Short Bio:Claudio Zandron got the PhD in Computer Science from the University of Milan in 2002. Since 2006 he is Associate Professor at the Department of Informatics, Systems and Communication of the University of Milano-Bicocca, Italy.His research interests concern the areas of formal languages, molecular computing models, DNA computing, Membrane Computing and Computational Complexity. Co-author of about 100 research papers, presented at international conferences or published in international scientific journals, he won three times the best paper award at the International Conference on Membrane Computing.He partecipated in various Italian and European funded ICT projects.He is editor of the scientific journal Open Computer Science, and guest editor for various scientific volumes and journals (Theoretical Computer Science, Natural Computing).He is the chair of the steering committee of the International Conference on Membrane Computing, the conference chair in the executive board of the International Membrane Computing Society, anda member of the International Advisory Committee for “Energy, Materials, Nanotechnology (ENM) Meeting on Membranes”.
Title: The Recent Progress of Artificial Intelligence
Abstract:Since the concept of Turing machine has been first proposed in 1936, the capability of machines to perform intelligent tasks went on growing exponentially. Artificial Intelligence (AI), as an essential accelerator, pursues the target of making machines as intelligent as human beings. It has already reformed how we live, work, learning, discover and communicate. In this talk, I will review our recent progress on AI by introducing some representative advancements from algorithms to applications, and illustrate the stairs for its realization from perceiving to learning, reasoning and behaving. To push AI from the narrow to the general, many challenges lie ahead. I will bring some examples out into the open, and shed lights on our future target. Today, we teach machines how to be intelligent as ourselves. Tomorrow, they will be our partners to get into our daily life.
Short Bio:Dacheng Tao is Professor of Computer Science and ARC Future Fellow in
the School of Information Technologies and the Faculty of Engineering and Information Technologies at The University of Sydney. He was Professor of Computer Science and Director of the Centre for Artificial Intelligence in the University of Technology Sydney. He mainly applies statistics and mathematics to Artificial Intelligence and Data Science. His research interests spread across computer vision, data science, image processing, machine learning, and video surveillance. His research results have expounded in one monograph and 500+ publications at top journals and conferences, such as IEEE T-PAMI, T-NNLS, T-IP, JMLR, IJCV, IJCAI, AAAI, NIPS, ICML, CVPR, ICCV, ECCV, ICDM; and ACM SIGKDD, with several best paper awards, such as the best theory/algorithm paper runner up award in IEEE ICDM’07, the best student paper award in IEEE ICDM’13, and the 2014 ICDM 10-year highest-impact paper award. He received the 2015 Australian Scopus-Eureka Prize, the 2015 ACS Gold Disruptor Award and the 2015 UTS Vice-Chancellor’s Medal for Exceptional Research. He is a Fellow of the IEEE, OSA, IAPR and SPIE.
Title: Towards Compact Visual Analysis Systems
Abstract:In this talk, I will review several recent works in our group towards designing and implementing ting compact computer vision systems for retrieval, categorization, analysis, and inference of visual scenes. In particular, I will first review several works on compact binary code learning. Our main innovations lies in embedding the ordinal information into hash functions, a methodology among supervised and unsupervised learning, and can take merits of both. Second, I will review several recent works of our group in designing very compact and fast convolutional neural networks for visual analysis tasks. I will introduce our schemes on how to reduce the time cost of convolutional filters, as well as reducing the memory usage in fully-connected layers. I will also show our progress in FPGA based implementation of convolutional neural networks in various practical applications.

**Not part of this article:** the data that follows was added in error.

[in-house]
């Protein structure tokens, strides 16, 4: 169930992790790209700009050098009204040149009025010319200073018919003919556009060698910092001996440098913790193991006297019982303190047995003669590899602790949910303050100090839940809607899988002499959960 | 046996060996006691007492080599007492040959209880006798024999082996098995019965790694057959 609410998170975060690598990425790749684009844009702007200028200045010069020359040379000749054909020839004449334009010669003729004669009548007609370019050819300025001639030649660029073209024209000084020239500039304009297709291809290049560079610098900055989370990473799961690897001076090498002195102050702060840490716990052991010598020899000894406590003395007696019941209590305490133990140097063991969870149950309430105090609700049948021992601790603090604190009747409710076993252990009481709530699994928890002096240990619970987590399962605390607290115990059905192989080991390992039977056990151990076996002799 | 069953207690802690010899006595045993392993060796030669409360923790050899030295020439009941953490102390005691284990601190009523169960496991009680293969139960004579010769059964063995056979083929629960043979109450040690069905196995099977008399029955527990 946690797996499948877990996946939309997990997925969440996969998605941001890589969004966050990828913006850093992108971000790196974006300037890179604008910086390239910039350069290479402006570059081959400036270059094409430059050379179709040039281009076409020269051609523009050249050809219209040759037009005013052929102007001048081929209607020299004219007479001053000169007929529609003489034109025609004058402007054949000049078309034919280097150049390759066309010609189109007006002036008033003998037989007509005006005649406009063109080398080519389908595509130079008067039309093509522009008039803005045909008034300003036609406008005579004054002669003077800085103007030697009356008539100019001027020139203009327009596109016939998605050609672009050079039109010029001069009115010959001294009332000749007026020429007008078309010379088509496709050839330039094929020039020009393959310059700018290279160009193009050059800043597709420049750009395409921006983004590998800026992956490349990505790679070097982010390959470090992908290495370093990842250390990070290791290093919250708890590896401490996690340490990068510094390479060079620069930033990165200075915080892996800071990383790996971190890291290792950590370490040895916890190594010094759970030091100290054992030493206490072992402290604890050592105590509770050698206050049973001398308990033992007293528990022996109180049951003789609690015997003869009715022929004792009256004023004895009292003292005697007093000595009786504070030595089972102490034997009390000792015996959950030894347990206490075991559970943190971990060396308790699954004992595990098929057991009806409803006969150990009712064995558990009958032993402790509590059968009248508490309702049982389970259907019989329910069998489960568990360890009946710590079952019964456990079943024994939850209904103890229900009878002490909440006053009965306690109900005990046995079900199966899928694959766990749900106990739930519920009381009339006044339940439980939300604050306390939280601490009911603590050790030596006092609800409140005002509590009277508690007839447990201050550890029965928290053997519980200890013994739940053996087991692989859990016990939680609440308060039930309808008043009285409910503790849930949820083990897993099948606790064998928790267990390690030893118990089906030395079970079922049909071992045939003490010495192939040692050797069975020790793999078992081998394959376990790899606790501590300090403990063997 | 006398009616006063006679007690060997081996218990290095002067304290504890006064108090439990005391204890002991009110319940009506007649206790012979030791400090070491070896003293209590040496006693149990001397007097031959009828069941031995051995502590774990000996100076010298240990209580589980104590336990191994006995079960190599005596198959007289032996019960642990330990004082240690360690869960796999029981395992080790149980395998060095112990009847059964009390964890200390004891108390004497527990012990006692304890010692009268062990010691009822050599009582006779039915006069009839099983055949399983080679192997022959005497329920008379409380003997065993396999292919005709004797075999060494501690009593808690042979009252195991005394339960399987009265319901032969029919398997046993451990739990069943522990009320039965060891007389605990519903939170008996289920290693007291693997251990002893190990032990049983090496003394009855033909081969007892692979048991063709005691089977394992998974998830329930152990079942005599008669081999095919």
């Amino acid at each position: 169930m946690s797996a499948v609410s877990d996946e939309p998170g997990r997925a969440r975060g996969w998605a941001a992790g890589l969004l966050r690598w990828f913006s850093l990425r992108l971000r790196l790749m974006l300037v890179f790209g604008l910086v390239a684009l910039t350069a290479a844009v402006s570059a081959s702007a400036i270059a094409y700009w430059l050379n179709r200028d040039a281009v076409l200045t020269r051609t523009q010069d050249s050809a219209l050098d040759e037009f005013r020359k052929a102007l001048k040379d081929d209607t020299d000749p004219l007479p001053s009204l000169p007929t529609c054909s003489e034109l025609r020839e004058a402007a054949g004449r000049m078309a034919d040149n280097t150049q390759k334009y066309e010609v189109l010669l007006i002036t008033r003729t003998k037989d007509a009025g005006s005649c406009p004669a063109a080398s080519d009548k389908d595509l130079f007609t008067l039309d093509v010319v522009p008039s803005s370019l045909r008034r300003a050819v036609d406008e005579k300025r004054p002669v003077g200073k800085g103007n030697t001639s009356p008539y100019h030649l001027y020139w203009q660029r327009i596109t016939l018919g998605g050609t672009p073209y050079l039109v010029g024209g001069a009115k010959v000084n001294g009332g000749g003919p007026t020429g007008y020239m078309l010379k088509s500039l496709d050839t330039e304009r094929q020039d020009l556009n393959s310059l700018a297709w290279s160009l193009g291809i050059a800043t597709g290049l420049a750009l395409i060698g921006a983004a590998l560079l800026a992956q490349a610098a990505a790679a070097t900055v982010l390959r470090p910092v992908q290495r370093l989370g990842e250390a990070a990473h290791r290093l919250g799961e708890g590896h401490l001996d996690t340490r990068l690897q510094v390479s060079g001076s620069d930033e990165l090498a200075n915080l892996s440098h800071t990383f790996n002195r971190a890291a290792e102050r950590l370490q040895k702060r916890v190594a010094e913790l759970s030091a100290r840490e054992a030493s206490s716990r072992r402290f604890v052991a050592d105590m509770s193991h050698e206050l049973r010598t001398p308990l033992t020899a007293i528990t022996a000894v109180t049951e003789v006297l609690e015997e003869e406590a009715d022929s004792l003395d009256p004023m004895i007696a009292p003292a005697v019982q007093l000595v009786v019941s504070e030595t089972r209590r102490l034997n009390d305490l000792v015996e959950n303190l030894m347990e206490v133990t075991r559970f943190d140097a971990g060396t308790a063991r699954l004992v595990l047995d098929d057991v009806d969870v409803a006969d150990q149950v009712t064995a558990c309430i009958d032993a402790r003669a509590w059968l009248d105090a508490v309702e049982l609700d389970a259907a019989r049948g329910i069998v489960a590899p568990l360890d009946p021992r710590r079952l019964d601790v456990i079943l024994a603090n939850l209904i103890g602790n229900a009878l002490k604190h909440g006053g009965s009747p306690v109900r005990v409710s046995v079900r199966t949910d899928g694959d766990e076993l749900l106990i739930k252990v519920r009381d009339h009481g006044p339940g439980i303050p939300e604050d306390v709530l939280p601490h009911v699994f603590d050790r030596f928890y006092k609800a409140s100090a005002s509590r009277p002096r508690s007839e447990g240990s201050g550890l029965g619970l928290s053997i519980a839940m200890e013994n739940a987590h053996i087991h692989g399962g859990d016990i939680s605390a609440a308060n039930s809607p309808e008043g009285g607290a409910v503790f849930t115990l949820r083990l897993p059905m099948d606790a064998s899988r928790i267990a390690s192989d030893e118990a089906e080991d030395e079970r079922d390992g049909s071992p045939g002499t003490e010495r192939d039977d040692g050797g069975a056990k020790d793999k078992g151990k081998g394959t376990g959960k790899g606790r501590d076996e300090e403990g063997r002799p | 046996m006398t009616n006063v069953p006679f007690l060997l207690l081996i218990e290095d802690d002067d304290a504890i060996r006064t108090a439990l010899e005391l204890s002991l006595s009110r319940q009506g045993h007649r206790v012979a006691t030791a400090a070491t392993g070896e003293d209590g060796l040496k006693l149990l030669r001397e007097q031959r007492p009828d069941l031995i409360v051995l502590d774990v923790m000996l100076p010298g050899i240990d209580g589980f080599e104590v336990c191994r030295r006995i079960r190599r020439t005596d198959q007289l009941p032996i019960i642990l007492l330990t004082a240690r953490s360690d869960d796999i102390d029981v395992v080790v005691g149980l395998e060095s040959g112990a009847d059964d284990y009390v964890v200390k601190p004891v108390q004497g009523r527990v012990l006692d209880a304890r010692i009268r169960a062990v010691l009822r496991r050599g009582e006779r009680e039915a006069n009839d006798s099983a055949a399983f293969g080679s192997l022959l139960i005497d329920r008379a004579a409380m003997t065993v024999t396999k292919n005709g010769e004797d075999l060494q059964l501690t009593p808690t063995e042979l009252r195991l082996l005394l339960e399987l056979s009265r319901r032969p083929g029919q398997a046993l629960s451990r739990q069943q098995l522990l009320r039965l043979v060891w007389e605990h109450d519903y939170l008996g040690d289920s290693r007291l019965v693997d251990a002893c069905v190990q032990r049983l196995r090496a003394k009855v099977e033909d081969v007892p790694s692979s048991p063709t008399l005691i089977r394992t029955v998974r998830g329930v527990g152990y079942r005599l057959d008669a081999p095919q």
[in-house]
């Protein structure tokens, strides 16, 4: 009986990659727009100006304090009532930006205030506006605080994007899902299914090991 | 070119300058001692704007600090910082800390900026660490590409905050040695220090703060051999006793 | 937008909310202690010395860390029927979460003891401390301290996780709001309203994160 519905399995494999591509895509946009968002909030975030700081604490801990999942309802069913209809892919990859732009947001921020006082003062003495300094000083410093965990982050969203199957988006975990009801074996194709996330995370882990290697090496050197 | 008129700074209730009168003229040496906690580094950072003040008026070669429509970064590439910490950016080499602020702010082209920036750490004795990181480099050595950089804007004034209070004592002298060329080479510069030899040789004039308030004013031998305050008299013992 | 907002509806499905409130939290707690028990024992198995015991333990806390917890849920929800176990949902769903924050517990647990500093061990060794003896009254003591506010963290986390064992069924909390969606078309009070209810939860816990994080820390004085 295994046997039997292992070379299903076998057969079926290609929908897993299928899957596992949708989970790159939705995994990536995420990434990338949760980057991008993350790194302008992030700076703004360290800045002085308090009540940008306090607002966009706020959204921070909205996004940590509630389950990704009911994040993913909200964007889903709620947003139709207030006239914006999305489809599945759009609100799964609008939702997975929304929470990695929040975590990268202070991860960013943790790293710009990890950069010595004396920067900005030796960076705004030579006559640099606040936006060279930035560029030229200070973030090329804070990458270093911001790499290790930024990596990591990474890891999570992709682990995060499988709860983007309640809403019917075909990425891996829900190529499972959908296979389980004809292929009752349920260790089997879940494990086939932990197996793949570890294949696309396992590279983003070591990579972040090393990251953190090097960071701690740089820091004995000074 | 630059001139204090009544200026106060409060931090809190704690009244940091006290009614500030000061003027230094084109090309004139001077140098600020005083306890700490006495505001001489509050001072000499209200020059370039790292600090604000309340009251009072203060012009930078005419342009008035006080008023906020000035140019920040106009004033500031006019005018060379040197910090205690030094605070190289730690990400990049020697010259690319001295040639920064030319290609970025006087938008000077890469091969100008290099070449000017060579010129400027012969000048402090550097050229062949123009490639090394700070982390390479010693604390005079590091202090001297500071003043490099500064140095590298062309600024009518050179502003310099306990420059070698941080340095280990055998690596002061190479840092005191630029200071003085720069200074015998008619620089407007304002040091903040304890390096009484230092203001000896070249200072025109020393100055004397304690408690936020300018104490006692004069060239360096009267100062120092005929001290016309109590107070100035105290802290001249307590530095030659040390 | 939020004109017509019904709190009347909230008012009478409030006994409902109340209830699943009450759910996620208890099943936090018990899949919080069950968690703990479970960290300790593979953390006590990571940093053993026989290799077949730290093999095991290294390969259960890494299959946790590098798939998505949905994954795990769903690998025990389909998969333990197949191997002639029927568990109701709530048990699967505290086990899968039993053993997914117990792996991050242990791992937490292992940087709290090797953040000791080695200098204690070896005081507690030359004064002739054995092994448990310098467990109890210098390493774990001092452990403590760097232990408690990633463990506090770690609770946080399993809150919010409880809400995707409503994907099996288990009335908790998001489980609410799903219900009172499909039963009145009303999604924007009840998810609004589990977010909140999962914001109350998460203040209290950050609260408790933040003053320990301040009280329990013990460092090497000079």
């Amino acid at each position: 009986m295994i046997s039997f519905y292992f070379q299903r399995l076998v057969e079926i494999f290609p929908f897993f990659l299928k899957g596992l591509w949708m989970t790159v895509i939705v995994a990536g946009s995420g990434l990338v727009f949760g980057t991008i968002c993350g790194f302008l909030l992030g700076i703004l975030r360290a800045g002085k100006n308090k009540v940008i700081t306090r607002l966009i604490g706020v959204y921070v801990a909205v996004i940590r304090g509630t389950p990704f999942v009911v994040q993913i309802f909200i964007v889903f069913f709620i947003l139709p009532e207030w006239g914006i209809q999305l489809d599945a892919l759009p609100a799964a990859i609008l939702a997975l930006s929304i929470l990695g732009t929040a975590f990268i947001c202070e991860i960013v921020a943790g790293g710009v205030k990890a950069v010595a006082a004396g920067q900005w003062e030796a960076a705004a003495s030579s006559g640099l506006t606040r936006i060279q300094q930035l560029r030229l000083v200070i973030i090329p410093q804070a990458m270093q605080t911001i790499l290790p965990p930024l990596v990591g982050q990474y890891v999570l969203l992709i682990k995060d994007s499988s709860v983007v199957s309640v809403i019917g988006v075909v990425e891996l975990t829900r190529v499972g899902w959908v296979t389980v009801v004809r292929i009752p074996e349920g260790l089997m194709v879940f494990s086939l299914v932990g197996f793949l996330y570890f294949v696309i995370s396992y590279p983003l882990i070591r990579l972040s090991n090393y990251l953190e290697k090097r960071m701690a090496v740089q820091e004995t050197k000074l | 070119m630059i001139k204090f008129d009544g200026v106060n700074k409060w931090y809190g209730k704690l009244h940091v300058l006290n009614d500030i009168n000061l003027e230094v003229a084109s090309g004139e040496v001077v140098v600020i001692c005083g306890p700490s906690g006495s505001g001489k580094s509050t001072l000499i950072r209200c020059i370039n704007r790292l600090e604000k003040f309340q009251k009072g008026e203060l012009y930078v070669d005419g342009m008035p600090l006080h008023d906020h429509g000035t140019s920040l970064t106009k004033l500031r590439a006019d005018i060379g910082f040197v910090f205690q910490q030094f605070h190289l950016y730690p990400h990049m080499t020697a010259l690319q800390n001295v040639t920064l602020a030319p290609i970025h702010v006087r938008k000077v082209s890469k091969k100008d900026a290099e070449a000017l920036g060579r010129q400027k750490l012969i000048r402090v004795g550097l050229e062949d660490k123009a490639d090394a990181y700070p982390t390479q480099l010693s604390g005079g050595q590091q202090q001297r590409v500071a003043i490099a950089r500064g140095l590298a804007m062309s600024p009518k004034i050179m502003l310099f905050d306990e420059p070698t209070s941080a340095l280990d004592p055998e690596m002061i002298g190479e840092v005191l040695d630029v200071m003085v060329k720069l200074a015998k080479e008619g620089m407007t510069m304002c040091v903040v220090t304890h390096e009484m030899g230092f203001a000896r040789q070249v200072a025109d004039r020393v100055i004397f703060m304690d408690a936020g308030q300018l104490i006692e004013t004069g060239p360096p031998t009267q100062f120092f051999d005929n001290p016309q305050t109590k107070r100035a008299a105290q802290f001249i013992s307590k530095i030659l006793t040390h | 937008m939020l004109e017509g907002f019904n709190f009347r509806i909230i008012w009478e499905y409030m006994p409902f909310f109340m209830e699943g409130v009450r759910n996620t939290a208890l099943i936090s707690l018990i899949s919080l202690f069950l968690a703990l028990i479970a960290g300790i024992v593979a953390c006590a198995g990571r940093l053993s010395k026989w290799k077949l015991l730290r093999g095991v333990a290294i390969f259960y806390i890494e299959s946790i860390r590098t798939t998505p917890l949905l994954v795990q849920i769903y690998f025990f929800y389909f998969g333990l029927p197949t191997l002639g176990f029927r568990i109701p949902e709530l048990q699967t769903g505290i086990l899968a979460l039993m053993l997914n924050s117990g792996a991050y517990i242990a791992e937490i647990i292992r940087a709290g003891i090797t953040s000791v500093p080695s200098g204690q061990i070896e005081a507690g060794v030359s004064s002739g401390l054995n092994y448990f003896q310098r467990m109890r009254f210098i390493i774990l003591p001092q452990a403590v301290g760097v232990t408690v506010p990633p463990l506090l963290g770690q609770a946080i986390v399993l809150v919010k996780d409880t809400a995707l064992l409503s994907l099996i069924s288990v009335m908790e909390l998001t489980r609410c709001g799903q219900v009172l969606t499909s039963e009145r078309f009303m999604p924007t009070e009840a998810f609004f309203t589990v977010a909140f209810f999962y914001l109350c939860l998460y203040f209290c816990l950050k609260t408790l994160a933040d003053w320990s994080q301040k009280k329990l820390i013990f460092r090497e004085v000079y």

Short Bio: Rongrong Ji is currently a Mingjiang Chair Professor at the Department of Cognitive Science, School of Information Science and Engineering, Xiamen University. He is the founded director of Media Analytics and Computing Lab (Mac.xmu.edu.cn). Ji’s research falls in the field of computer vision, multimedia, and machine learning. His scholarly work mainly focuses on leveraging big data to build computer systems to understand visual scenes and human behaviors, inferring the semantics and retrieving instances for various emerging applications. My recent interests include compact visual descriptor, social media sentiment analysis, and holistic scene understanding. He has published 100+ papers in tier-1 journal and conferences like IJCV, TIP, CVPR, ICCV, ECCV, IJCAI, AAAI, ACM Multimedia etc, with over 4500 citations in the past 5 years.
In the past decade, Ji and his collaborators have developed some of the state-of-the-art mobile visual search systems and social multimedia analytics tools, with top performances in the MPEG Compact Descriptor for Visual Search (CDVS) standard evaluations. His work has also been recognized by ACM Multimedia 2011 Best Paper Award, Microsoft Fellowship 2007, and Best Thesis Award of Harbin Institute of Technology. His research has been supported by government agencies like National Science Foundation of China. He is the recipient of the National Science Foundation for Excellent Young Scholars (2014).
Title: Neuromorphic Cognitive Computing: A Learning and Memory Centered Approach
Abstract:Neuromorphic cognitive computing is a new theme of computing technology that aims for brain-like computing efficiency and intelligence. Neuromorphic computational models use neural spikes to represent the outputs of sensors and for communication between computing blocks, and using spike timing based learning algorithms. This talk will introduce the major concepts and developments in this interdisciplinary area from the learning and memory centered perspective, and discuss the major challenges and problems facing this field. This talk will focus on some recent research progresses, including spike based learning, sensory processing, and building robotic brain from neuroscience theories.
Short Bio:Huajin Tang received the B.Eng. degree from Zhejiang University, Hangzhou, China, M.Eng. degree from Shanghai Jiao Tong University, Shanghai, China, and Ph.D. degree from the National University of Singapore, Singapore, in 1998, 2001, and 2005, respectively. He was an R&D Engineer with STMicroelectronics, Singapore, from 2004 to 2006. From 2006 to 2008, he was a Postdoctoral Fellow with Queensland Brain Institute, University of Queensland, Australia. Since 2008 he was the Lab Head of Cognitive Computing and Robotic Cognitive at the Institute for Infocomm Research, A*STAR, Singapore. Currently he is National Youth-1000 Talent Distinguished Professor and Director of the Neuromorphic Computing Research Center, Sichuan University, China. His research interests include neuromorphic cognitive computing, neuromorphic hardware, and neuro-cognitive robotics. His work on Brain GPS was reported by MIT Technology Review on 2015. He received IEEE Outstanding TNNLS Paper Award 2016. He is an Associate Editor for IEEE Trans. On Neural Networks and Learning Systems, IEEE Trans. on Cognitive and Developmental Systems, and Frontiers in Neuromorphic Engineering.